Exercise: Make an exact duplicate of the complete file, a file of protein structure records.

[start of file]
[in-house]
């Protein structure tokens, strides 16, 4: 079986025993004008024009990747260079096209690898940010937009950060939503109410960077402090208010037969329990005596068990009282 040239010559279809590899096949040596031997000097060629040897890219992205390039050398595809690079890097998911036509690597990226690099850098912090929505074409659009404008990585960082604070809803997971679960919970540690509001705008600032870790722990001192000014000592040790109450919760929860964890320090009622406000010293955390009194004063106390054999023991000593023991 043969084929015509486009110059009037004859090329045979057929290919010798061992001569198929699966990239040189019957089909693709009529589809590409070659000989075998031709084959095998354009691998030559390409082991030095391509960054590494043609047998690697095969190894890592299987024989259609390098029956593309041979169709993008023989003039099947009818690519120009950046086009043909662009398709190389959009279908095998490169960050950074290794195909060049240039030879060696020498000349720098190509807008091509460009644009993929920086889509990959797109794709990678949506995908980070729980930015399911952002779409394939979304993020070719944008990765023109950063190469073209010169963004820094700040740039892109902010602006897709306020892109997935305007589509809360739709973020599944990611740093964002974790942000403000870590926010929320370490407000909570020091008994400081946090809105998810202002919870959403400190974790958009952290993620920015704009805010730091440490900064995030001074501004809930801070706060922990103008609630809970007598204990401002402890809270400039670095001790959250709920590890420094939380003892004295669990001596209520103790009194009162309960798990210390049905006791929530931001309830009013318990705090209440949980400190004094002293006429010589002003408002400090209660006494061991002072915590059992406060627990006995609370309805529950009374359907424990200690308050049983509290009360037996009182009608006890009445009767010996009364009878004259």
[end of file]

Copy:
[in-house]
């Protein structure tokens, strides 16, 4: 079986025993004008024009990747260079096209690898940010937009950060939503109410960077402090208010037969329990005596068990009282 040239010559279809590899096949040596031997000097060629040897890219992205390039050398595809690079890097998911036509690597990226690099850098912090929505074409659009404008990585960082604070809803997971679960919970540690509001705008600032870790722990001192000014000592040790109450919760929860964890320090009622406000010293955390009194004063106390054999023991000593023991 043969084929015509486009110059009037004859090329045979057929290919010798061992001569198929699966990239040189019957089909693709009529589809590409070659000989075998031709084959095998354009691998030559390409082991030095391509960054590494043609047998690697095969190894890592299987024989259609390098029956593309041979169709993008023989003039099947009818690519120009950046086009043909662009398709190389959009279908095998490169960050950074290794195909060049240039030879060696020498000349720098190509807008091509460009644009993929920086889509990959797109794709990678949506995908980070729980930015399911952002779409394939979304993020070719944008990765023109950063190469073209010169963004820094700040740039892109902010602006897709306020892109997935305007589509809360739709973020599944990611740093964002974790942000403000870590926010929320370490407000909570020091008994400081946090809105998810202002919870959403400190974790958009952290993620920015704009805010730091440490900064995030001074501004809930801070706060922990103008609630809970007598204990401002402890809270400039670095001790959250709920590890420094939380003892004295669990001596209520103790009194009162309960798990210390049905006791929530931001309830009013318990705090209440949980400190004094002293006429010589002003408002400090209660006494061991002072915590059992406060627990006995609370309805529950009374359907424990200690308050049983509290009360037996009182009608006890009445009767010996009364009878004259």